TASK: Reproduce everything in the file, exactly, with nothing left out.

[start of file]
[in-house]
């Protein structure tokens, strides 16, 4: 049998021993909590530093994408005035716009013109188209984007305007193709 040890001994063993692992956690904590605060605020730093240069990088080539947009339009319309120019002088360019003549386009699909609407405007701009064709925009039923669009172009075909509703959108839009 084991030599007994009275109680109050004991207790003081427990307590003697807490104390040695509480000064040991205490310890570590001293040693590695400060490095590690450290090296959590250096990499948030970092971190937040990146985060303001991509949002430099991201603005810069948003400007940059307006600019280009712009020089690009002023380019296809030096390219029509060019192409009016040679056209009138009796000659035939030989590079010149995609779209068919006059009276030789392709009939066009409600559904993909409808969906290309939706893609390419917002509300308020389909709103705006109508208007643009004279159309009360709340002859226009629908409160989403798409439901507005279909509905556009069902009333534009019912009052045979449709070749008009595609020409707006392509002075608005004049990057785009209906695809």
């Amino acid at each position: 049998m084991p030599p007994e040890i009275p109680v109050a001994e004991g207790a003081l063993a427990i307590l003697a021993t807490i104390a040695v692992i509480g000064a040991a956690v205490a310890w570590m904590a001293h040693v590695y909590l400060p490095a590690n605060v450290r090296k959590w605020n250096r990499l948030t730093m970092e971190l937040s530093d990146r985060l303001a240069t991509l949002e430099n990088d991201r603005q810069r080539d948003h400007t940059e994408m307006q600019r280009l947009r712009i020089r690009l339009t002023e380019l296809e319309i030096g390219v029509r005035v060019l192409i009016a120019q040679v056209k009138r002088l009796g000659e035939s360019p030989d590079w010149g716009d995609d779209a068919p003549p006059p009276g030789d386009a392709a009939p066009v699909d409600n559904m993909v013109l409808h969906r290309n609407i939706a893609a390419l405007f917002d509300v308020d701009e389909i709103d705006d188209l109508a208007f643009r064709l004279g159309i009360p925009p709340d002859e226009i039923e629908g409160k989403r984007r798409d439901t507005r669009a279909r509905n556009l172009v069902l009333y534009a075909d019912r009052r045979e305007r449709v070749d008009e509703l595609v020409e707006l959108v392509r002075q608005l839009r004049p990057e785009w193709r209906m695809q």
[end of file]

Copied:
[in-house]
């Protein structure tokens, strides 16, 4: 049998021993909590530093994408005035716009013109188209984007305007193709 040890001994063993692992956690904590605060605020730093240069990088080539947009339009319309120019002088360019003549386009699909609407405007701009064709925009039923669009172009075909509703959108839009 084991030599007994009275109680109050004991207790003081427990307590003697807490104390040695509480000064040991205490310890570590001293040693590695400060490095590690450290090296959590250096990499948030970092971190937040990146985060303001991509949002430099991201603005810069948003400007940059307006600019280009712009020089690009002023380019296809030096390219029509060019192409009016040679056209009138009796000659035939030989590079010149995609779209068919006059009276030789392709009939066009409600559904993909409808969906290309939706893609390419917002509300308020389909709103705006109508208007643009004279159309009360709340002859226009629908409160989403798409439901507005279909509905556009069902009333534009019912009052045979449709070749008009595609020409707006392509002075608005004049990057785009209906695809």
């Amino acid at each position: 049998m084991p030599p007994e040890i009275p109680v109050a001994e004991g207790a003081l063993a427990i307590l003697a021993t807490i104390a040695v692992i509480g000064a040991a956690v205490a310890w570590m904590a001293h040693v590695y909590l400060p490095a590690n605060v450290r090296k959590w605020n250096r990499l948030t730093m970092e971190l937040s530093d990146r985060l303001a240069t991509l949002e430099n990088d991201r603005q810069r080539d948003h400007t940059e994408m307006q600019r280009l947009r712009i020089r690009l339009t002023e380019l296809e319309i030096g390219v029509r005035v060019l192409i009016a120019q040679v056209k009138r002088l009796g000659e035939s360019p030989d590079w010149g716009d995609d779209a068919p003549p006059p009276g030789d386009a392709a009939p066009v699909d409600n559904m993909v013109l409808h969906r290309n609407i939706a893609a390419l405007f917002d509300v308020d701009e389909i709103d705006d188209l109508a208007f643009r064709l004279g159309i009360p925009p709340d002859e226009i039923e629908g409160k989403r984007r798409d439901t507005r669009a279909r509905n556009l172009v069902l009333y534009a075909d019912r009052r045979e305007r449709v070749d008009e509703l595609v020409e707006l959108v392509r002075q608005l839009r004049p990057e785009w193709r209906m695809q």